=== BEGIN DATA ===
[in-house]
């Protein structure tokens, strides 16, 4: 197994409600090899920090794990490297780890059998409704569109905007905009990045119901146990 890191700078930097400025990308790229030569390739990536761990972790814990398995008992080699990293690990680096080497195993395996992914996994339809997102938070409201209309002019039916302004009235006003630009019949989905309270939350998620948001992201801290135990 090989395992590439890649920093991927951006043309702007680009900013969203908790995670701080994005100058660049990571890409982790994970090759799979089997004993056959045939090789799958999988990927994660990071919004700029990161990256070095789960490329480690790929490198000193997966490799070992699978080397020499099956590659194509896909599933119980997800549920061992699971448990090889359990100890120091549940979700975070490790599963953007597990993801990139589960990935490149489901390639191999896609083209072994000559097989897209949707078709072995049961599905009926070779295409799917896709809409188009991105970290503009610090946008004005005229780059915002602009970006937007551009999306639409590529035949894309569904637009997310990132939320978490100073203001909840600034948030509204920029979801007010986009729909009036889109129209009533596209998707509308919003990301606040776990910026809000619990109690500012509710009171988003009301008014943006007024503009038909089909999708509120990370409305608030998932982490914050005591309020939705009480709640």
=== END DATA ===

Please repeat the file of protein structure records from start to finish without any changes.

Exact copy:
[in-house]
């Protein structure tokens, strides 16, 4: 197994409600090899920090794990490297780890059998409704569109905007905009990045119901146990 890191700078930097400025990308790229030569390739990536761990972790814990398995008992080699990293690990680096080497195993395996992914996994339809997102938070409201209309002019039916302004009235006003630009019949989905309270939350998620948001992201801290135990 090989395992590439890649920093991927951006043309702007680009900013969203908790995670701080994005100058660049990571890409982790994970090759799979089997004993056959045939090789799958999988990927994660990071919004700029990161990256070095789960490329480690790929490198000193997966490799070992699978080397020499099956590659194509896909599933119980997800549920061992699971448990090889359990100890120091549940979700975070490790599963953007597990993801990139589960990935490149489901390639191999896609083209072994000559097989897209949707078709072995049961599905009926070779295409799917896709809409188009991105970290503009610090946008004005005229780059915002602009970006937007551009999306639409590529035949894309569904637009997310990132939320978490100073203001909840600034948030509204920029979801007010986009729909009036889109129209009533596209998707509308919003990301606040776990910026809000619990109690500012509710009171988003009301008014943006007024503009038909089909999708509120990370409305608030998932982490914050005591309020939705009480709640």